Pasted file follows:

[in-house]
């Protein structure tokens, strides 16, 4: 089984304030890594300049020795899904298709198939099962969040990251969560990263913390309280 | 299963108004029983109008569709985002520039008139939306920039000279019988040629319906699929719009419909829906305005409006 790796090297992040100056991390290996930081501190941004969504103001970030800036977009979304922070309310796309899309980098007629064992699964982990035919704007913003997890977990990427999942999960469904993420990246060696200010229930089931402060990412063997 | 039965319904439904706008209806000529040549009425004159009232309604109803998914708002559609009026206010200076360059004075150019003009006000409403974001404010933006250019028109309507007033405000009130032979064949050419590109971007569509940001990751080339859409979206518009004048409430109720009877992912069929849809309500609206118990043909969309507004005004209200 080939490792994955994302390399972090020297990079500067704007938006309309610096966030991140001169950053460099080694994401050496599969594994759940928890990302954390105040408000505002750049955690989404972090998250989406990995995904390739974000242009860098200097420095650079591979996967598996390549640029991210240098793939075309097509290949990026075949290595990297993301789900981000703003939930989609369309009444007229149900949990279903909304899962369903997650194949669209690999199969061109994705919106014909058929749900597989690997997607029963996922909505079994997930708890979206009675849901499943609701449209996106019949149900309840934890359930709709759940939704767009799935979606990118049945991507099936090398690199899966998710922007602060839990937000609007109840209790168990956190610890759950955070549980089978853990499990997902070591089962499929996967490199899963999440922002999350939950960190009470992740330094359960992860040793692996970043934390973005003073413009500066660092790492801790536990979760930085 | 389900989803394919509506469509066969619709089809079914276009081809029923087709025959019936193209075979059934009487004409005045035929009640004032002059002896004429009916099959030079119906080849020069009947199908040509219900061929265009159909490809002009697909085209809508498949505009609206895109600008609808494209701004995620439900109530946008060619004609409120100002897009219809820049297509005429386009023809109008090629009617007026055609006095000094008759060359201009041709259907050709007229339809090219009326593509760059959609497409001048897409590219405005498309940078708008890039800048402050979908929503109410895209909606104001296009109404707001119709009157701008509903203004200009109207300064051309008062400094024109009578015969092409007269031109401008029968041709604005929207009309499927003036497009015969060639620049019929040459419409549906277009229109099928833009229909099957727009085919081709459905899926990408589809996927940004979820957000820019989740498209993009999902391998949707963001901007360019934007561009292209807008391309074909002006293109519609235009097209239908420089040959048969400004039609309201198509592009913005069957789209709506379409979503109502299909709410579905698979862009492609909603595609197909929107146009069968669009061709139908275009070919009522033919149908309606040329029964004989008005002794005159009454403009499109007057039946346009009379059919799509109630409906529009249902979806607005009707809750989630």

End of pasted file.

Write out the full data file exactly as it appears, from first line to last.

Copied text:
[in-house]
């Protein structure tokens, strides 16, 4: 089984304030890594300049020795899904298709198939099962969040990251969560990263913390309280 | 299963108004029983109008569709985002520039008139939306920039000279019988040629319906699929719009419909829906305005409006 790796090297992040100056991390290996930081501190941004969504103001970030800036977009979304922070309310796309899309980098007629064992699964982990035919704007913003997890977990990427999942999960469904993420990246060696200010229930089931402060990412063997 | 039965319904439904706008209806000529040549009425004159009232309604109803998914708002559609009026206010200076360059004075150019003009006000409403974001404010933006250019028109309507007033405000009130032979064949050419590109971007569509940001990751080339859409979206518009004048409430109720009877992912069929849809309500609206118990043909969309507004005004209200 080939490792994955994302390399972090020297990079500067704007938006309309610096966030991140001169950053460099080694994401050496599969594994759940928890990302954390105040408000505002750049955690989404972090998250989406990995995904390739974000242009860098200097420095650079591979996967598996390549640029991210240098793939075309097509290949990026075949290595990297993301789900981000703003939930989609369309009444007229149900949990279903909304899962369903997650194949669209690999199969061109994705919106014909058929749900597989690997997607029963996922909505079994997930708890979206009675849901499943609701449209996106019949149900309840934890359930709709759940939704767009799935979606990118049945991507099936090398690199899966998710922007602060839990937000609007109840209790168990956190610890759950955070549980089978853990499990997902070591089962499929996967490199899963999440922002999350939950960190009470992740330094359960992860040793692996970043934390973005003073413009500066660092790492801790536990979760930085 | 389900989803394919509506469509066969619709089809079914276009081809029923087709025959019936193209075979059934009487004409005045035929009640004032002059002896004429009916099959030079119906080849020069009947199908040509219900061929265009159909490809002009697909085209809508498949505009609206895109600008609808494209701004995620439900109530946008060619004609409120100002897009219809820049297509005429386009023809109008090629009617007026055609006095000094008759060359201009041709259907050709007229339809090219009326593509760059959609497409001048897409590219405005498309940078708008890039800048402050979908929503109410895209909606104001296009109404707001119709009157701008509903203004200009109207300064051309008062400094024109009578015969092409007269031109401008029968041709604005929207009309499927003036497009015969060639620049019929040459419409549906277009229109099928833009229909099957727009085919081709459905899926990408589809996927940004979820957000820019989740498209993009999902391998949707963001901007360019934007561009292209807008391309074909002006293109519609235009097209239908420089040959048969400004039609309201198509592009913005069957789209709506379409979503109502299909709410579905698979862009492609909603595609197909929107146009069968669009061709139908275009070919009522033919149908309606040329029964004989008005002794005159009454403009499109007057039946346009009379059919799509109630409906529009249902979806607005009707809750989630």